Chatham Seeks Private Land For New Senior Center

By: Tim Wood

Chatham's current senior center. FILE PHOTO

CHATHAM – The town has put out a solicitation for private land that might serve as a location for a new senior center.

A request for proposals seeking parcels of land for sale suitable for a council on aging facility was issued last week. Bids are due Jan. 12.

The move was made at the request of the board of selectmen. During a presentation of a COA space needs study Nov. 14, staff indicated that only a few town-owned sites were suitable for a new senior facility, both of them off Middle Road. Broadening the search for a site to include privately owned parcels could result in the identification of suitable land, Principal Projects Administrator Terry Whalen said, and selectmen agreed, asking that a general request for proposals be developed to solicit possibilities.

The town has outgrown its current 8,600-square-foot senior center at 193 Stony Hill Rd.; the building also has structural problems, and its three stories make it difficult for some seniors to access. Selectman Jeffrey Dykens called it “totally inadequate” and a “rabbit warren of spaces.” The town also faces a growing senior population, which will require more services and programs in the coming years, according to a comprehensive needs assessment conducted last year for the COA by the UMass Center for Social and Demographic Research on Aging Gerontology Institute.

According to a programmatic study by consultants Bargmann Hendrie and Archetype, Inc. based on the needs assessment, Chatham's senior center should be 14,000 to 16,000 square feet, the larger size necessary to accommodate a senior day care facility, should the town choose to incorporate that function. With parking, the facility would require a two-acre site and cost between $7 and $9 million.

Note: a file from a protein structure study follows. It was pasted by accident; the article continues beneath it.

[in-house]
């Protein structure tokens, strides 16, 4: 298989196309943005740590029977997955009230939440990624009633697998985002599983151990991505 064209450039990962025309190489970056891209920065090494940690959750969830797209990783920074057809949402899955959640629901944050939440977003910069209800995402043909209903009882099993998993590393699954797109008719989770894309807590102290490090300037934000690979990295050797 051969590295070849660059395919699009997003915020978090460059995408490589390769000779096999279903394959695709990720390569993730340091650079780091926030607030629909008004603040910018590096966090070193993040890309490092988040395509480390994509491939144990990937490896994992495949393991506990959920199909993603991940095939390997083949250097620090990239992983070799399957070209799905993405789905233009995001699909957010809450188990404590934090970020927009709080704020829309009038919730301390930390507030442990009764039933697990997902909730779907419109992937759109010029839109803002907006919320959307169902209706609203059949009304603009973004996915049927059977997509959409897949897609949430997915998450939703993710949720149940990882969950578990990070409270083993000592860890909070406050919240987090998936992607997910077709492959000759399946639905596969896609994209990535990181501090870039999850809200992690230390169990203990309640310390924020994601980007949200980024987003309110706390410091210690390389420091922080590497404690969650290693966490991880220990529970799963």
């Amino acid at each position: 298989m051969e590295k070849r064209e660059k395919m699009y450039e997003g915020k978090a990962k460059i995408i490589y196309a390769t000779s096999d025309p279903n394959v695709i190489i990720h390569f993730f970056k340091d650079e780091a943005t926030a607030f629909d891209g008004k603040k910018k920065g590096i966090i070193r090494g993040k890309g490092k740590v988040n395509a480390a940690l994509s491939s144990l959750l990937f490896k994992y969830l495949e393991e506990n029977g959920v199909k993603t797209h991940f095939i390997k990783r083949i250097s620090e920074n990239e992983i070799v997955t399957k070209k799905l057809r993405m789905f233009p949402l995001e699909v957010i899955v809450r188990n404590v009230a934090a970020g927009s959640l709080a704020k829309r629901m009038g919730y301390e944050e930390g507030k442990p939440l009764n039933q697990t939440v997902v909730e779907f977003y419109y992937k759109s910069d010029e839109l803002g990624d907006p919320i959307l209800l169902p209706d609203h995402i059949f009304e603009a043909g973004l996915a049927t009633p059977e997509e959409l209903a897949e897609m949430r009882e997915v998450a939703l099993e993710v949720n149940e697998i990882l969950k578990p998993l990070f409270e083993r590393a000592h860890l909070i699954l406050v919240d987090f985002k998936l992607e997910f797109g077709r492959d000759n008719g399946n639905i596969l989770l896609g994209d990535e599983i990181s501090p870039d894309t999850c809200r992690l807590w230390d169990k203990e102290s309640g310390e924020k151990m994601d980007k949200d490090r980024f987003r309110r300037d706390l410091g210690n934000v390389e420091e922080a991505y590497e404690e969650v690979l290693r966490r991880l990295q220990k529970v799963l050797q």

For the purpose of the RFP, selectmen set the minimum buildable area at 1.5 acres, or 65,000 square feet, with the understanding that location may be a factor in accommodating parking and other amenities. Should a site be close to a public parking area, for instance, less space would be needed for parking on a new COA parcel.

The RFP states that a site must be able to accommodate the building, parking and “open area features” based on municipal zoning setbacks. It can comprise a single parcel or two or more parcels.

The current senior center site is too small to accommodate a building of the size recommended by the consultants. Four other town-owned locations with enough land were identified. Land at the airport was rejected because of potential conflicts with the airport operation, while the little league field at the community center was determined not to be suitable because of parking restrictions. Two vacant parcels on Middle Road were seen as suitable. Staff recommended a 96,608-square-foot parcel fronting on Middle Road as opposed to a second parcel farther back from the roadway.

Selectmen have asked that an article be drawn up for the spring annual town meeting seeking funding for a more detailed feasibility study of a new building as well as hiring an owner's project manager.